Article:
Hi Anna--first comment again! I found this really interesting becuase I just was involved with a Webinar that came to a different conclusion. The general idea is that because there is less physical structure in the cloud, there will be more virtual computing--less equipment and manufacturing--and therefore less of an impact on the environment. It is too soon to tell, of course, but a great topic to keep on top of.
Ariella, Thanks for posting this resource. Companies operating cloud computing server plants can benefit from using renewable energy because of their facilities can often be located in remote areas where they can benefit from solar energy, for instance.
Yes, Bolaji. The particular challenge the experiment is dealing with is keeping the power on even when there is a lack of sun or wind in one area by seamlessly shifting the data center to another power source where there is an adequate supply of those energy sources. The idea is to avoid having to use traditional electric sources as backup.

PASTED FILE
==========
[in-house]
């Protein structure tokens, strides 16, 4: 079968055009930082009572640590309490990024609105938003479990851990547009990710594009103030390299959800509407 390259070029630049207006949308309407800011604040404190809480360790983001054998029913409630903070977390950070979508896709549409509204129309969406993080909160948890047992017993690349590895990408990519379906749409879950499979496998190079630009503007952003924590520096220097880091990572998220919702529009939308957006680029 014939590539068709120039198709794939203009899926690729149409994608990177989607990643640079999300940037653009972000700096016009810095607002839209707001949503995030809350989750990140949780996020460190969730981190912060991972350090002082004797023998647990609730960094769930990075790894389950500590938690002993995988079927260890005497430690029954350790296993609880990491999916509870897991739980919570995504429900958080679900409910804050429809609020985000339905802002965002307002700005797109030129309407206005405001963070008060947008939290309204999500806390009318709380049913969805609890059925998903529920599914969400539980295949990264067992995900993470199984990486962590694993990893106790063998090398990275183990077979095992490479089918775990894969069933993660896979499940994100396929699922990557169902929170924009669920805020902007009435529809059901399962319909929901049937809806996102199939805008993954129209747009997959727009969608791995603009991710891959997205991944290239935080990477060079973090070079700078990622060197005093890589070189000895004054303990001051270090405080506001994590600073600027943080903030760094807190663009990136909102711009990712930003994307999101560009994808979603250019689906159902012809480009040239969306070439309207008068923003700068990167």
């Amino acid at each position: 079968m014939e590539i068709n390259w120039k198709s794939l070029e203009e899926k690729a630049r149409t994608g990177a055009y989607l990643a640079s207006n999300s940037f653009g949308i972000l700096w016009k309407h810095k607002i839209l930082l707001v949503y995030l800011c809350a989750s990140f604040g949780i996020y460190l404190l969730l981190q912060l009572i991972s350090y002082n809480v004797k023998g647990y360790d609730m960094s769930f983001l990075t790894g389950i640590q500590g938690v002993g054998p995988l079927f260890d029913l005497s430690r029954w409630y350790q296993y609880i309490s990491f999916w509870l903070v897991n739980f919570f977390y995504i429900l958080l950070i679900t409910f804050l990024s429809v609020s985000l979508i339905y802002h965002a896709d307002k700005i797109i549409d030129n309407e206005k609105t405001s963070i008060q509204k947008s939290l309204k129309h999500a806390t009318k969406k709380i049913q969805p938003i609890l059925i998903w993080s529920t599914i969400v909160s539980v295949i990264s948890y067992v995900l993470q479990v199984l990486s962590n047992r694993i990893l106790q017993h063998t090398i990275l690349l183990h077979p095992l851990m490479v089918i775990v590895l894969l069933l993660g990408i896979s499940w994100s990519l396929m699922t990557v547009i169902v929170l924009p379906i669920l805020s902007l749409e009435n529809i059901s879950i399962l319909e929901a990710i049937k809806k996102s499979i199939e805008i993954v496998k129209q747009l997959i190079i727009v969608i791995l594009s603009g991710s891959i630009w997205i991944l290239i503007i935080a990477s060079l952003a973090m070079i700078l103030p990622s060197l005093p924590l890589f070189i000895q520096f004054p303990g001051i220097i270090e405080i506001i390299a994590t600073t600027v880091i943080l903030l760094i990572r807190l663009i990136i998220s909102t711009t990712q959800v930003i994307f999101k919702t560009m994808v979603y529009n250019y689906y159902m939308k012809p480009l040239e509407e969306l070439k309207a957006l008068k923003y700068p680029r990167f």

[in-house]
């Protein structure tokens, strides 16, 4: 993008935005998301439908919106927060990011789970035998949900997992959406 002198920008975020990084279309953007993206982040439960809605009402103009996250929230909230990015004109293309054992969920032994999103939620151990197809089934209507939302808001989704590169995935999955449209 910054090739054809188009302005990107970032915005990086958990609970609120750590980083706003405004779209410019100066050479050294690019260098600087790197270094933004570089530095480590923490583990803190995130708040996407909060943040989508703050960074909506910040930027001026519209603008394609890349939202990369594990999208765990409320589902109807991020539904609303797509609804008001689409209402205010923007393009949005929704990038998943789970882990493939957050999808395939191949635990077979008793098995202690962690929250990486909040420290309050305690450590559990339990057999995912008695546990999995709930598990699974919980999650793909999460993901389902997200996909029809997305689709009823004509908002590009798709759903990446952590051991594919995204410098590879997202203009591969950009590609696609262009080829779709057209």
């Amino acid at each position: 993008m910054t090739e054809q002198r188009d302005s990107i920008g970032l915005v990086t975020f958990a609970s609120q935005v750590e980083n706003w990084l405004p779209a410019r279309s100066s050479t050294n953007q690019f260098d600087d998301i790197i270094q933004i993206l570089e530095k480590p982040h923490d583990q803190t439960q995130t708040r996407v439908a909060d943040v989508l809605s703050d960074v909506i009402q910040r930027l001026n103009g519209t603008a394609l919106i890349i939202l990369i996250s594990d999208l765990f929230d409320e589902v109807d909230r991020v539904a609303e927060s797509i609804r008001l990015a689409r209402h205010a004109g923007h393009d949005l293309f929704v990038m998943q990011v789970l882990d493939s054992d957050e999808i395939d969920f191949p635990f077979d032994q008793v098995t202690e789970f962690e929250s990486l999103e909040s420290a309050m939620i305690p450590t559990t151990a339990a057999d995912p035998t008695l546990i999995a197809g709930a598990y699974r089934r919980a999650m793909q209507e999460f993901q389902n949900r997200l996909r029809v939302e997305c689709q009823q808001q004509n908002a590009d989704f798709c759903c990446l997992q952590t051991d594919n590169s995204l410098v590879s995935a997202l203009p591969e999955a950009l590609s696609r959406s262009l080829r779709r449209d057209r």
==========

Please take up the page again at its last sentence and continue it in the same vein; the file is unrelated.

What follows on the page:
@Barbara, those were my thoughts as well... to me, the move to the cloud is not a negative from an environmental standpoint. The cloud has many issues, but I don't think hurting the environment is one of the downsides.
Security? That's of course a valid concern. I think that will be the biggest challenge and concern that the technology will need to overcome.
As for how clean my services are, I can tell you I certainly use less computing resources than I did years ago. Remember the old days, with giant rooms filled with giant machines? Those days are over; everything has shrunk and continues to shrink.
DennisQ, The size of server farms (yes, they call them farms!) that companies like Google, Facebook, Amazon and Apple have to maintain to support cloud computing is enormous and I suspect that's what Cisco and Ecodesk may be referring to. The individual user may be leaving smaller footprints behind but the support technology behind our smartphones, tablets and notebooks is leaving giant marks across the planet.